My "mystery visitor" reputation doesn't really apply this week. I'm not exactly a stranger when the vicar's wife greets me with a hug, introduces me to nearly everyone in the congregation and sits with me, does it? I've been trying to get to the Foxburg parish on a second Sunday for months. That is when the vicar from Emmanuel in Grove City, PA is there. Today all the pieces fell in place.
The organist drove in after me and was the first to greet me. I asked her where I should park as that was not obvious. Surprise! She is from our town. Tho we didn't know each other before, we did some gossiping. Most of the rest of the people were still in Bible study with the vicar.
A woman handed me a bulletin as soon as I walked into the church but I don't think she was an usher. Several told me to sit anywhere. There weren't many there yet but those who were smiled or spoke.
The church is what I would call the right size for most of the congregations in our diocese. Large enough for C and E but small enough to keep a couple dozen people from being isolated from each other. I immediately noticed that the altar is flush against the wall. The priest asked me what I thought about that after the service. They have no choice. They could put a communion table in front of the chancel steps but it would be really crowded. I can deal with "unfriendly" celebration when there is no option. Fortunately it was Rite II.
The bulletin was minimal. There is a hymnboard but there was no way to determine what Gloria, Sanctus and Agnus would be used. Only the Sanctus was familiar to me. I probably shouldn't be offended by that but I like to sing and don't like to not know what is being sung. If they use the same settings whenever they have the eucharist, perhaps they should make single sheets with the music, laminate them and put them with the hymnals. Speaking of the music, the organist played the hymns very slowly. I'm not sure she knew the Episcopal hymns very well. The "incidental" music was right out of the old little brown hymnal I remember from the Presbyterian church. (I knew all the words and it was difficult to not hum along.)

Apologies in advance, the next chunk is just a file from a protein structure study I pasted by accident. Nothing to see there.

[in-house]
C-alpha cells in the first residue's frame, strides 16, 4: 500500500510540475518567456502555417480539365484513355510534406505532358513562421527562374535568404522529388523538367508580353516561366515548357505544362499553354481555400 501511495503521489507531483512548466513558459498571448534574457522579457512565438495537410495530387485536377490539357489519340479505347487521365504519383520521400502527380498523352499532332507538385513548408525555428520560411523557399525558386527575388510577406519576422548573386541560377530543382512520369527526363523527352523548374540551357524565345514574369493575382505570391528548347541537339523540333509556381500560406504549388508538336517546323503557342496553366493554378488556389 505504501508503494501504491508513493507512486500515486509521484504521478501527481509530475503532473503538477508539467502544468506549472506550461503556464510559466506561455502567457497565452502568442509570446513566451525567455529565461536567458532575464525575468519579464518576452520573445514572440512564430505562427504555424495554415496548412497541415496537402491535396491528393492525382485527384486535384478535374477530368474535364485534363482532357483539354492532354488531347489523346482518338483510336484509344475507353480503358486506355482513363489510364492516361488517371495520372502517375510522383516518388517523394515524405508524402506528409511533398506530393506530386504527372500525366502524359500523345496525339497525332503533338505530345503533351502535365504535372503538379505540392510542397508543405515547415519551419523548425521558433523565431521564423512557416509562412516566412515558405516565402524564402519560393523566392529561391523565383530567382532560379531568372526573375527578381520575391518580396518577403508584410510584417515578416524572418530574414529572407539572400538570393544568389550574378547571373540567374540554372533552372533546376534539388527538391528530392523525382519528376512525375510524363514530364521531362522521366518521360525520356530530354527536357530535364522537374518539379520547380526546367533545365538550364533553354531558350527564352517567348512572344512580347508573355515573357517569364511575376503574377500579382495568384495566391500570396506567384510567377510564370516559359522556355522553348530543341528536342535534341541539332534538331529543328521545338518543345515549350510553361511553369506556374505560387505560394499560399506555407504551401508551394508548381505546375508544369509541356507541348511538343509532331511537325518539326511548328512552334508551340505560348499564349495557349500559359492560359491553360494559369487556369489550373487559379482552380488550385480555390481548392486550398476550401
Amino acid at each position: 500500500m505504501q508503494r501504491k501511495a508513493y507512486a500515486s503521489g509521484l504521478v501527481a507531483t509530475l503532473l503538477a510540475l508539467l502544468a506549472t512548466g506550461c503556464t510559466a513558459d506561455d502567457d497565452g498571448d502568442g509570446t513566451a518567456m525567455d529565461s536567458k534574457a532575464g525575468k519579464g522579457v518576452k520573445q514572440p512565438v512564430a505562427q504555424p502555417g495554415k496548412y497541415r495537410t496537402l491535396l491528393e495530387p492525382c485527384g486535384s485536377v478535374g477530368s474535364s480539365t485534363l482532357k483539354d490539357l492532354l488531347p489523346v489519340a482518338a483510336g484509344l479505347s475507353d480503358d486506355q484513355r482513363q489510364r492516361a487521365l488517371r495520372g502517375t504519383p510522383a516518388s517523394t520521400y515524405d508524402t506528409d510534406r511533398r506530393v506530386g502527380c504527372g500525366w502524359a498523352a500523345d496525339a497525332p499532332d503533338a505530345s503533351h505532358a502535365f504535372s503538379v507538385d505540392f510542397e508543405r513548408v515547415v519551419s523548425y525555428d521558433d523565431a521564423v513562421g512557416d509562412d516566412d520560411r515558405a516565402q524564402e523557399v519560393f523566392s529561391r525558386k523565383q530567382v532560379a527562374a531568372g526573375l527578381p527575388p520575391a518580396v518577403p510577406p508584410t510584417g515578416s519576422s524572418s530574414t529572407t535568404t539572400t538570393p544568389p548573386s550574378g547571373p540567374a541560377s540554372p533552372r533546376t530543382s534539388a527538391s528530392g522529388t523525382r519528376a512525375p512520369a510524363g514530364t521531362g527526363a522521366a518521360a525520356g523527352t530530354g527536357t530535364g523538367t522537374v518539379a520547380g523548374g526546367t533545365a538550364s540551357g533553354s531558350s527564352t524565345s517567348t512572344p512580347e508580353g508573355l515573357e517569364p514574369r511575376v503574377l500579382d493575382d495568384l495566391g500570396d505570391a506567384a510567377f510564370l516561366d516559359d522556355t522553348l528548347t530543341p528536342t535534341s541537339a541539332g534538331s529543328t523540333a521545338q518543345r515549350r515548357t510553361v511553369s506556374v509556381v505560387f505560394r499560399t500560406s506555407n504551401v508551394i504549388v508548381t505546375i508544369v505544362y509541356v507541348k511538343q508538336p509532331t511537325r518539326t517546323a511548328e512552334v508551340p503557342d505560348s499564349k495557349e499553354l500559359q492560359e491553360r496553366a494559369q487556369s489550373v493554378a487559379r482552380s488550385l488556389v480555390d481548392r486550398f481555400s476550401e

The Peace is what would be expected in such a setting - everyone greeted everyone else. That feels welcoming, especially when so many invite me to coffee hour. They stand for the Psalm and kneel or sit for the prayers. I approve.
Most sat. They have cushions, not kneelers. Mine was "comfortable". Few seemed to cross themselves. The eucharist was standard issue BCP.
Many invited me to coffee hour and made conversation once there. The woman who had given me the bulletin commented that I'm always smiling.
I was told this woman almost singlehandedly kept the parish going when they had no clergy. The diocese needs more like her.
I love the lights but couldn't get a decent photo of them even with flash.
The parish house.
This is the space for coffee hour. All of it plus the kitchen.
And this is the kitchen. I don't want to hear any complaints about a lack of space. I didn't ask but I suspect the church property is on the historical register which means they can't do anything to relieve the situation.
This is a very friendly parish. They are survivors having kept the church going despite the lack of clergy. Too bad I'm so far away. I say that often, don't I?
Foxburg is a small town just south of I-80 near Emlenton. The oldest golf course in continuous use is there.
Other church visitations are linked here.